Original Publication
Open Access

A Module-Based Pediatric ECG Curriculum to Improving Accuracy of ECG Interpretation by Pediatric Emergency Medicine Providers

Published: April 24, 2014 | 10.15766/mep_2374-8265.9779

Included in this publication:

  • MedEdPORTAL Instructors Guide.docx
  • ECG Basics.mp4
  • LQTS Brugada.swf
  • SVT and WPW.swf
  • HB and SSS.swf
  • VT.swf
  • Ischemia Infarct.swf
  • Congenital Heart Disease.swf

To view all publication components, extract (i.e., unzip) them from the downloaded .zip file.

Editor's Note: This publication predates our implementation of the Educational Summary Report in 2016 and thus displays a different format than newer publications.


Introduction: Electrocardiograms (ECGs) are ordered frequently in the pediatric emergency department (ED). The majority of these ECGs are interpreted initially by pediatric emergency medicine (PEM) physicians, with a cardiologist reinterpreting the ECG after patient disposition has been made. Previous studies have shown that neither emergency medicine nor pediatric residency training programs adequately train residents to read ECGs. We designed a web-based pediatric ECG curriculum aimed specifically at fellow and attending PEM providers. The overall goal of this curriculum is to improve the “first read” accuracy of ECG interpretation and decrease the number of missed diagnoses. Methods: The curriculum consists of seven web-based modules focusing on pediatric ECGs and their interpretation in the ED setting. These modules cover the basics of pediatric ECGs, long QT syndrome & brugada, supraventricular tachycardia and Wolff Parkinson White syndrome, heart block and sick sinus syndrome, ventricular tachycardia, ischemia and infarct, and congenital heart disease. The case-based modules run for 7-12 minutes and are interactive, requiring the user to recognize abnormalities and perform necessary calculations before proceeding. Results: This module was administered to PEM fellows at a large urban pediatric teaching hospital. A pretest consisting of 20 ECGs was administered to all PEM fellows and a self-selected group of PEM attendings. At the completion of the curriculum, a posttest was administered to assess improvement. The average accuracy of identifying the ECG abnormality at pretest was 42.8% (PEM Fellows M = 40.6%, N = 9; PEM Attendings M = 45.7% N = 7). All nine fellows completed the posttest. There was a statistically significant improvement in the PEM fellows’ ability to accurately interpret ECG findings using these modules were used (42.0% v 53.1%, p = .047, Wilcoxon Signed-Rank test). On an accompanying satisfaction survey, 100% would recommend the curriculum to a colleague and 76.5% thought the ECG modules could stand alone in teaching ECG interpretation to PEM providers. Discussion: There is a need to improve the ability of PEM physicians to read ECGs, particularly those with clinically significant findings. We designed a web-based pediatric ECG curriculum aimed specifically at PEM providers with the overall goal of improving the “first read” accuracy of ECG interpretation and to decrease the number of missed diagnoses. Based on learner feedback, we determined that the implementation of a combined module-based and didactic pediatric ECG curriculum improved the ability of PEM fellows to accurately interpret ECGs with abnormalities.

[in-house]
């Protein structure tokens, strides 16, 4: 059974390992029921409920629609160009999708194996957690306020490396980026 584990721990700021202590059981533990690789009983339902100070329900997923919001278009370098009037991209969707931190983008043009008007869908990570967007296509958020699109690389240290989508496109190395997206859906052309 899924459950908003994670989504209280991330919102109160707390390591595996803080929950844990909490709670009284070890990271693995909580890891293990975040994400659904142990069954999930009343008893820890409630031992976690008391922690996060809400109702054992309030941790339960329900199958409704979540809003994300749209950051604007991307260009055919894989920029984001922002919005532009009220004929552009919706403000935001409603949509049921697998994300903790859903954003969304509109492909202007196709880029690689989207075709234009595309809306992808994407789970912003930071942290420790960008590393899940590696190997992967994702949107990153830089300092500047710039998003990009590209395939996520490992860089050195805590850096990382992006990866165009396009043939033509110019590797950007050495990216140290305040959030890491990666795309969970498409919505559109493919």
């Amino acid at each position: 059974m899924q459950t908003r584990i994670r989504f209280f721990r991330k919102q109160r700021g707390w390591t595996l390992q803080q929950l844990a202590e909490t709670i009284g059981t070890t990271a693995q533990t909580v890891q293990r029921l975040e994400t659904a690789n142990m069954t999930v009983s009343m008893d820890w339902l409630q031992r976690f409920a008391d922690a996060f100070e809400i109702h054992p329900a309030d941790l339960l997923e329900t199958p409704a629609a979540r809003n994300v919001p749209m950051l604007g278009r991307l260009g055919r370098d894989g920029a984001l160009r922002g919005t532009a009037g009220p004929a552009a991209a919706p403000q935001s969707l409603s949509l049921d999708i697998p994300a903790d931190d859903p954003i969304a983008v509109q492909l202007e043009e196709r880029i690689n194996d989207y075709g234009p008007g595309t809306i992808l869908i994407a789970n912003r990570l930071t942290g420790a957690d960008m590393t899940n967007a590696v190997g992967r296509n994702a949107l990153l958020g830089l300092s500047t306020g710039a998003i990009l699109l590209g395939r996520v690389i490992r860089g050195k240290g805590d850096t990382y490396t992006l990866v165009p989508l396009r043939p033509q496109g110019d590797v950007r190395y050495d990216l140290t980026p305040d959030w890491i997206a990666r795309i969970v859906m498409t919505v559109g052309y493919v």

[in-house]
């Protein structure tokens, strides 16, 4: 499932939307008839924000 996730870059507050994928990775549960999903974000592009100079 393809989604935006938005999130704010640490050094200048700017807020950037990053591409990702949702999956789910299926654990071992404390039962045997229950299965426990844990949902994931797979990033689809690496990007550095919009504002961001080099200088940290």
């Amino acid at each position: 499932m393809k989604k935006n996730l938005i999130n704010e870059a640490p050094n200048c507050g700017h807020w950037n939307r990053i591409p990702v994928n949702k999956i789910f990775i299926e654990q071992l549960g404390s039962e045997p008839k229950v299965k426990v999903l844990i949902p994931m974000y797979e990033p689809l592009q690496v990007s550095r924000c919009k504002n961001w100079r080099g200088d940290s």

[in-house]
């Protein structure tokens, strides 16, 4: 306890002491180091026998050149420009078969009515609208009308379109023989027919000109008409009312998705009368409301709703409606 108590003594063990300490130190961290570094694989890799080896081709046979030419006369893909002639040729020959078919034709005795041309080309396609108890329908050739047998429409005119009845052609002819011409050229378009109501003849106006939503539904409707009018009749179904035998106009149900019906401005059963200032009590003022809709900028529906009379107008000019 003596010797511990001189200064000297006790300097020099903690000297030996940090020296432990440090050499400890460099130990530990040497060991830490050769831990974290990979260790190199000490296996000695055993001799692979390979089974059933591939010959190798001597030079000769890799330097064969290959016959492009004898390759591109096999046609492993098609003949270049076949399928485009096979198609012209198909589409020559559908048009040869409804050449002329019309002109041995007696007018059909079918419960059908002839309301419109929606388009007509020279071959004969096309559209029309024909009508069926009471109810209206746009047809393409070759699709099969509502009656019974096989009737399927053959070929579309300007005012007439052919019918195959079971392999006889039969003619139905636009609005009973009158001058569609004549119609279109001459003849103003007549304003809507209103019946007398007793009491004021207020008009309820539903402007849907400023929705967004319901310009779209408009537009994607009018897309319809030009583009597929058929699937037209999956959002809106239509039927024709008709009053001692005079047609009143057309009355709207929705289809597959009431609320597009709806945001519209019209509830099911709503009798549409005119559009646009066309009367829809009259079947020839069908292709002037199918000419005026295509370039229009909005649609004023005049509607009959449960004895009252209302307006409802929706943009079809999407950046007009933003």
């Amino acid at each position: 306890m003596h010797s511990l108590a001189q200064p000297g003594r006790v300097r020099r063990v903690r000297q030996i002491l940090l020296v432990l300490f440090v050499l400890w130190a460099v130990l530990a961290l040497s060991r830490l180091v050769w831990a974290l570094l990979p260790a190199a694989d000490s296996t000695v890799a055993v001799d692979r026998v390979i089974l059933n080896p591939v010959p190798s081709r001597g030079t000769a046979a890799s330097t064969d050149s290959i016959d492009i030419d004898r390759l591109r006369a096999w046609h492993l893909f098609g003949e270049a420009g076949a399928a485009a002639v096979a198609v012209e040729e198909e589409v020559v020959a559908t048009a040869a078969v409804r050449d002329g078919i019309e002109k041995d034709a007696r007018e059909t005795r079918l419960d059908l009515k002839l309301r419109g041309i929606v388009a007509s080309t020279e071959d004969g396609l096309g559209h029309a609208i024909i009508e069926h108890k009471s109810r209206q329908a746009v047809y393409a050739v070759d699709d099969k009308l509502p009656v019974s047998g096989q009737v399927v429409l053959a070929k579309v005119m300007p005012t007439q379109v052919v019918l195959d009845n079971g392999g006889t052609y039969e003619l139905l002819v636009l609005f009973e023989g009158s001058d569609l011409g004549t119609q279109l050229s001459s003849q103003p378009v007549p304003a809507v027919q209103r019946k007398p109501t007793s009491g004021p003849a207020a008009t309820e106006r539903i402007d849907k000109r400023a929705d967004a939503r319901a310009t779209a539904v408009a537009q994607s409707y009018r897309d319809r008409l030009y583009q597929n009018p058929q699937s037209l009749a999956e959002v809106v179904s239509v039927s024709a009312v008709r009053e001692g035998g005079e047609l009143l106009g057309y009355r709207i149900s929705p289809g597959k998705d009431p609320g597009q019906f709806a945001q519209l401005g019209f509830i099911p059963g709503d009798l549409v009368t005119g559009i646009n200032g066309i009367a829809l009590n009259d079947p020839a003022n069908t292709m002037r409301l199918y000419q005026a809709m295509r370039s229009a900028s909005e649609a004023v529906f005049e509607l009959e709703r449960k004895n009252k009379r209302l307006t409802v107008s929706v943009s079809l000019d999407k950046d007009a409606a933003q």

Educational Objectives

By the end of this session, learners will be able to:

  1. Demonstrate a systematic approach to reading pediatric ECGs.
  2. Describe clinically significant findings on pediatric ECGs.
  3. Formulate the initial treatment plan for pediatric patients with clinically significant findings on ECGs.

Author Information

  • Priya Gopwani, MD: Children's National Medical Center
  • Shilpa Patel: Children's National Medical Center
  • E. Anne Greene: Children's National Medical Center
  • Jennifer Chapman: Children's National Medical Center

None to report.

None to report.


Gopwani P, Patel S, Greene E, Chapman J. A module-based pediatric ECG curriculum to improving accuracy of ECG interpretation by pediatric emergency medicine providers. MedEdPORTAL. 2014;10:9779. https://doi.org/10.15766/mep_2374-8265.9779